What Worked:  This episode famously begins with Bob Odenkirk being 'replaced' by cretinous, unfunny comedian Kedzie Matthews (played with frightening accuracy by Tom Kenny), and every scene with Kedzie -- up to and including the unexpected but hilarious Dr. Katz appearance at the end -- is gold.  Mr. Show specialized in nailing the banality and predictability of bad comedians (remember "college favorite" Blueberry Head from previous seasons), and the way Kedzie proves both horrendous and horrendously popular works comedy magic and provokes some great reactions from Bob.  "24 Is The Highest Number", in which a mob boss orders his minions not to use any numbers higher than 24, is another one of those utterly ridiculous ideas that Mr. Show made to work so well just by pushing it to its limits and refusing to give in to the foolishness of it, and the result is one of the best bits in the episode.  Ditto "Philouza", an inverted take on Amadeus featuring clamorous marching band music:  it goes on way too long, but its sheer craziness carries it for quite a while.

What Didn't: "Worthington's Law", in which a system of human valuation based on income is proposed, features some good lines and a funny premise satirizing American greed, but like "Bad News Breakers", it delivers its idea quickly and then keeps going without much development, leaving you in the position lesser sketch shows often do:  okay, I get it already.  Move on.  Don't move on to "Ex-Siamese Twins", though, with Bob and David as conjoined twins with conflicting personalities:  it's a very un-Mr. Show-like sketch, plodding and obvious, that runs too long and delivers too few laughs.  It even resorts to prop comedy, which is always the dregs.  Placed at the center of the episode, it really drags the episode down.  Finally, the "Mediocrity" wrap-up at the end of the episode is a waste of time, restating the point the previous sketches have already made.  Less of this and more of Kedzie Matthews would have been better.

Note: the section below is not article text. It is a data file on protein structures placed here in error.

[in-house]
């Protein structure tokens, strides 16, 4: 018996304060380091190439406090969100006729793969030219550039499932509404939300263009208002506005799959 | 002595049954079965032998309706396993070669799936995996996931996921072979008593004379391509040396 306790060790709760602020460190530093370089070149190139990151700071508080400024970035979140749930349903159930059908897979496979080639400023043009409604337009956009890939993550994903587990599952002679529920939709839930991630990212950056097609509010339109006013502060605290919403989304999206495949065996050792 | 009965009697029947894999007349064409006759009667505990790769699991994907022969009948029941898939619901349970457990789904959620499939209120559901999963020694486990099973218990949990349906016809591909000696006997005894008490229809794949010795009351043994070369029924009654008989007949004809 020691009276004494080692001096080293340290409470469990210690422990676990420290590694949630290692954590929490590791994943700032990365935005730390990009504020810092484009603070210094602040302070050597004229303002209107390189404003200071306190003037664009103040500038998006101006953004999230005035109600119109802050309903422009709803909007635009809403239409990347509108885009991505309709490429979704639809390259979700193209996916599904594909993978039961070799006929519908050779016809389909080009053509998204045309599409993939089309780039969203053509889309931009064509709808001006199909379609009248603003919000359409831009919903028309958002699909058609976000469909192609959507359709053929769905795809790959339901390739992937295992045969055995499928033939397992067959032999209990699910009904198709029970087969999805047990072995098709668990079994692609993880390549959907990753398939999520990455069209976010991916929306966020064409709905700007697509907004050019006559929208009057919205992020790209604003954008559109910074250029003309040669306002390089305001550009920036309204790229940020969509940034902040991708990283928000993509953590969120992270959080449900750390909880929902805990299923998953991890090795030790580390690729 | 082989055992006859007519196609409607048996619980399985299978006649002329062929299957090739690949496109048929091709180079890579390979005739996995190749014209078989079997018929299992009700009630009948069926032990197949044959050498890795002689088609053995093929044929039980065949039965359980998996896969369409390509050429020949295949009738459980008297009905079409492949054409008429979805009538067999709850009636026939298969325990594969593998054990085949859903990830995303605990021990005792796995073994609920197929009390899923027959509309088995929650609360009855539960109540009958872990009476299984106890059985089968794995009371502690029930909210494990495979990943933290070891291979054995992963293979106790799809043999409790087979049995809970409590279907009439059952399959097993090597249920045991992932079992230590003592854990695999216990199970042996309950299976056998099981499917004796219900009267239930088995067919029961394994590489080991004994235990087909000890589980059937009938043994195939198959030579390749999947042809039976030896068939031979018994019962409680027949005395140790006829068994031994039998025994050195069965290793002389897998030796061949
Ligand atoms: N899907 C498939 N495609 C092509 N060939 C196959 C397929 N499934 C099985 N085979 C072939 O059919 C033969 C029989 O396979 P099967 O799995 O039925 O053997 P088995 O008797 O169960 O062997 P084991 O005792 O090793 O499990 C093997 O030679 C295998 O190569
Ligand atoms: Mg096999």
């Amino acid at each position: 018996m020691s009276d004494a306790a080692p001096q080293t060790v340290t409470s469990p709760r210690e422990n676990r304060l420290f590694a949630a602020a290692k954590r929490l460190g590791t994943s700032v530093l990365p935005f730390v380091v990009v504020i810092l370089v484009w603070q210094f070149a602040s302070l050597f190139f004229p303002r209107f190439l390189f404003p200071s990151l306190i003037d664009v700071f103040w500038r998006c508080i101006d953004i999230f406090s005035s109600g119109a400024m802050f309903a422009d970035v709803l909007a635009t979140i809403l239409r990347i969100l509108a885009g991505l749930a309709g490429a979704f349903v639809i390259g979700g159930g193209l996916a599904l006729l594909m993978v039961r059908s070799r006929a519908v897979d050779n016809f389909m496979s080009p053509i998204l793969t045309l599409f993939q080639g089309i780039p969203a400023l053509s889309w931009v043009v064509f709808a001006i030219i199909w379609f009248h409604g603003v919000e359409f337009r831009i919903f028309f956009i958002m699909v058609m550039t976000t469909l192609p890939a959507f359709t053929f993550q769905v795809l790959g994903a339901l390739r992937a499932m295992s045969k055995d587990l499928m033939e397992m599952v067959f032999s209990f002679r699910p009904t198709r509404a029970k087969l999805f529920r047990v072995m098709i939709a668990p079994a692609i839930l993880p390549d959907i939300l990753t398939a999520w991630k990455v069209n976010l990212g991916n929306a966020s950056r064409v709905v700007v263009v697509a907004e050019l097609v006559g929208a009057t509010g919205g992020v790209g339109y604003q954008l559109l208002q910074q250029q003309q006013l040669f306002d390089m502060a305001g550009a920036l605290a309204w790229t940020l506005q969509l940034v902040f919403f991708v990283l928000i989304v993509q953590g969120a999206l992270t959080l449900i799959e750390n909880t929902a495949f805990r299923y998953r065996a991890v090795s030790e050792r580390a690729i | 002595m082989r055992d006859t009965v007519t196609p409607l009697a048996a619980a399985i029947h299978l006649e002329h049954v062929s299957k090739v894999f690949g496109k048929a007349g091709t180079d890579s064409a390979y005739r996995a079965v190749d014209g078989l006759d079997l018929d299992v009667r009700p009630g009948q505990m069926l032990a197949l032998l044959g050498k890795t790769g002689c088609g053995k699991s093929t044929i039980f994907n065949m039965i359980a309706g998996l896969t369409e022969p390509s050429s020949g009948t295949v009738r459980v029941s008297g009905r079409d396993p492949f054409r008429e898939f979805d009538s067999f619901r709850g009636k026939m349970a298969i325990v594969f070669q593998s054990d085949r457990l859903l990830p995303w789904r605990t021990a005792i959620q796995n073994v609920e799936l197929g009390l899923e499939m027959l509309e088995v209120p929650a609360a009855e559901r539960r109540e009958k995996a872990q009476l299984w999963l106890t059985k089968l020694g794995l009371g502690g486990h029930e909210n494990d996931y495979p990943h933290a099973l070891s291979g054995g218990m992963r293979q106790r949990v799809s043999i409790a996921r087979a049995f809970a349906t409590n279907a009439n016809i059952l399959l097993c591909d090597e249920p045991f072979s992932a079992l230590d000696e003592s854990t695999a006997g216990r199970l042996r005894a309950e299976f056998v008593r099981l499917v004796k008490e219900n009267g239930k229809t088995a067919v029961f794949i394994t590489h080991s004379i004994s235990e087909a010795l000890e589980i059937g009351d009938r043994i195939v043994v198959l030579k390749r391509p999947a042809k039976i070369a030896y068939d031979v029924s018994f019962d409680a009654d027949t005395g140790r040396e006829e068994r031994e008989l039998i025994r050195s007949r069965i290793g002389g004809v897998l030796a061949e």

The Cast:  Tom just blows everyone away as Kedzie Matthews.  He's so amazingly good as a shitty comic -- he also played a degraded amalgam of Jerry Lewis, Charlie Callas and Marty Feldman in last week's "Dr. X Telethon" -- that it's almost upsetting.  David's best moments are in "Worthington's Law", playing a belligerent hawker who wouldn't be out of place on a FOX News finance show, and as a weaselly Steve Buscemi type in "24 Is The Highest Number".  Bob gets to showcase his angry side (in "Kedzie Matthews") and his silly side (in "Philouza"), but Tom Kenny aside, there's really no out-of-the-ballpark performances here, which may be one reason I'm not that crazy about it, since acting is such a major part of the show's success.

The Crew:  Again, everything is competent here, but nothing is spectacular.  Kedzie Matthews, once more, deserves the highest praise; they even get his costume (wacky-guy Hawaiian shirt, bad haircut, and sneakers) just right.  "Philouza" is also a lot of fun, nicely filmed and tricked out, but again, there's just not much that stands out in this episode.